But whether or not lots of calories are available at a certain time of the year (Summer, early Fall) doesn’t mean that they will be in the winter or early Spring. You need to be able to store the harvest from your gardens and from the woods; this is both food preservation and food storage. You must, I repeat, must become an expert in this. You need to know about drying, canning, and fermenting foods in order to store them for the winter. Once again there are lots of available books (start with Keeping Foods Fresh from Chelsea Green and Janet Greene’s Putting Food By). You should start now with store-bought and garden-grown food try making pickles, drying zucchini and tomatoes, and making sauerkraut. You can speed up the process of educating yourself with good books but need to hone these skills with practice. Remember that botulism is not a big threat in First World conditions when canning twenty jars of pickles but imagine three hundred jars in Third World conditions. Learn about pressure canners and check out Lehman’s website (www.lehmans.com) for special tools. I personally am counting on making pickles and chutneys and fermented dishes from a mix of wild food roughage (to provide the bulk of the calories) and normal vegetables (to provide taste). Your research will be greatly helped by the freely-downloadable FAQ at rec.food.preserving compiled by Leslie Base (www.faqs.org/faqs/food/preserving/part1), as well as the files on Prudent Food Storage by Alan Hagan (www.waltonfeed.com/grain/faqs). The Church of Jesus Christ of Latter Day Saints (the Mormons), because they believe in the “End Times,” also instructs its members to have a large store of food on-hand. Mormons often run so-called “Mormon Canneries” and these can be a wealth of information. Call your local Mormon church.
This is a tall order – find isolated rural property, add solar panels and other “systems,” buy hundreds of books, begin experimenting with canning and fermenting, become a food-storage expert, learn to identify and eat wild foods – but if you really believe that Peak Oil and collapse are coming, then turning down your thermostat and investing in energy-sector stocks are doing nothing to save you. Realize that things may potentially get much uglier than you can imagine, and plan for that reality. You may be pleasantly surprised, and if not, you’ll save your ass.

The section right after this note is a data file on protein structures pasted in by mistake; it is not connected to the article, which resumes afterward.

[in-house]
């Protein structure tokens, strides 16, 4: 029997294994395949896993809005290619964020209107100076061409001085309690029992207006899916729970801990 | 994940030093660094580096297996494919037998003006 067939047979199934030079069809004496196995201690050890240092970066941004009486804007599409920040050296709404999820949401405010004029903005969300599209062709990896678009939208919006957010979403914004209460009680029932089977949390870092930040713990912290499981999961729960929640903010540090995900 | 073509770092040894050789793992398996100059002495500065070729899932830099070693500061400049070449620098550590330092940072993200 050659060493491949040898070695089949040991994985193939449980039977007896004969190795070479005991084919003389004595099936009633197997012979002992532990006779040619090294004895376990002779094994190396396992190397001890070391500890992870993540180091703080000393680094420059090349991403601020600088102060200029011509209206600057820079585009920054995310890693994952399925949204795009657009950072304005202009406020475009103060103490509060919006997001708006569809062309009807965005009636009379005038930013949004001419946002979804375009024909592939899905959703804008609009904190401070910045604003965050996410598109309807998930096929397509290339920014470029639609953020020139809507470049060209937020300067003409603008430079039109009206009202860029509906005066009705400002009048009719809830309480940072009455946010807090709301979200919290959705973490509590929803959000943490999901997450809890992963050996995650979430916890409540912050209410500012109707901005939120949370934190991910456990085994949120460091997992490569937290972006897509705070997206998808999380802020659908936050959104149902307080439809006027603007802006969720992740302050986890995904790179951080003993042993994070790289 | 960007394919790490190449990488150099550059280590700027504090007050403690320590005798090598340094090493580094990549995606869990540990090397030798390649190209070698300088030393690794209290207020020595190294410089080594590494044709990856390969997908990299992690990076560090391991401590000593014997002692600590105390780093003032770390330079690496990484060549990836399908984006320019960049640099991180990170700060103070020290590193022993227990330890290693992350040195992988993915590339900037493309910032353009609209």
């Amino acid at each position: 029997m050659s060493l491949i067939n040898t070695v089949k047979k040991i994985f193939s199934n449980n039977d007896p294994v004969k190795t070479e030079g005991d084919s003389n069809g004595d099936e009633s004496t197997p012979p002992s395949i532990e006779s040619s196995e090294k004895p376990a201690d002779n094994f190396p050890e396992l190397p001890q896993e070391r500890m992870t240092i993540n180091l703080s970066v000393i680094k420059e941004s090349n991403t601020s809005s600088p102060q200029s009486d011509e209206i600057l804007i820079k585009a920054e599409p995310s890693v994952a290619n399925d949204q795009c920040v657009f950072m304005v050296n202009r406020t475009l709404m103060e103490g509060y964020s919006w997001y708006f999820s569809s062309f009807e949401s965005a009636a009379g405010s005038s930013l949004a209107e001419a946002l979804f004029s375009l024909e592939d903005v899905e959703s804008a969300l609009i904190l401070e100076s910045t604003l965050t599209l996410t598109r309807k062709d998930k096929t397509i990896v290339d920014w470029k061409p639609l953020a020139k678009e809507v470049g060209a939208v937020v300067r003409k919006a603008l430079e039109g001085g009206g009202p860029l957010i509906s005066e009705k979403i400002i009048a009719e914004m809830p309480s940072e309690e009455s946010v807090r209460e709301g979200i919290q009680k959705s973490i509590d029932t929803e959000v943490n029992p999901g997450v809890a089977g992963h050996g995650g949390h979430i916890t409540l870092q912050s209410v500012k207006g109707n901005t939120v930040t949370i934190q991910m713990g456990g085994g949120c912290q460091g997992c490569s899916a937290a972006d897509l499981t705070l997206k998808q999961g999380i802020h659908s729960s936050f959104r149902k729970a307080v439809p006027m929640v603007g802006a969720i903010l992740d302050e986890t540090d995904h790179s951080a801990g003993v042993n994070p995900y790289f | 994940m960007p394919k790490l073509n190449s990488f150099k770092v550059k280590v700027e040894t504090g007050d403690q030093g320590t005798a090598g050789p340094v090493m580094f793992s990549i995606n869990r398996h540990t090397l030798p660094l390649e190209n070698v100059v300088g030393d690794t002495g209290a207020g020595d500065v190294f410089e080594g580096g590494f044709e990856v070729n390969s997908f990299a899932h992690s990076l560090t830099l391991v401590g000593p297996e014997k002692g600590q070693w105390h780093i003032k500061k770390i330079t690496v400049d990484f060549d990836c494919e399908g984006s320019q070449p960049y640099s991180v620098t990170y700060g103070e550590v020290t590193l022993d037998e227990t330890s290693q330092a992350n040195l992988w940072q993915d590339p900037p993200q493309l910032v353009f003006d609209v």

I hope this helps those of us who anticipate a less-than-peachy crash get ready. I hope to have an annotated "summer reading list" ready soon.There is also a 'third way', one which combines self-sufficiency/survivalist type tactics with community building and some relatively positive visions. Eco-villages, Richard Heinberg's lifeboats strategy, and the town-scale efforts in places such as Kinsale in Ireland and Willits in California might be considered part of this approach. Isolationist survivalism, constantly on the guard from marauding hordes, doesn't sound like an existence most of us would consider worth living. And promoting it, where it takes our energies away from more collective energy descent tactics might actually increase the likelyhood of such uncontrolled collapse and desperate marauders. So the ethics of promoting such an approach are complex. We publish Zachary's article because it is full of excellent advice and resources of value to anyone with an interest in taking more than a superficial approach to sustainability (a term which ultimately does mean the same thing as survival.) Community solidarity and trust are great wildcards in this picture. An interesting example I heard recently compared the culture of Australian and Americans in WW2 concentration camps, where the Australians, taking a more communal and less competitive approach, fared better. There are ways to build valuable community connections while at the same time learning new skills for energy descent through workshops and self-education processes, some of these type of approaches I'm involved in personally. At a local level we can in many cases actually affect that culture quite significantly with some creative approaches. In many circumstances, collective efforts may offer a better and richer survival strategy than an isolationist approach. -AF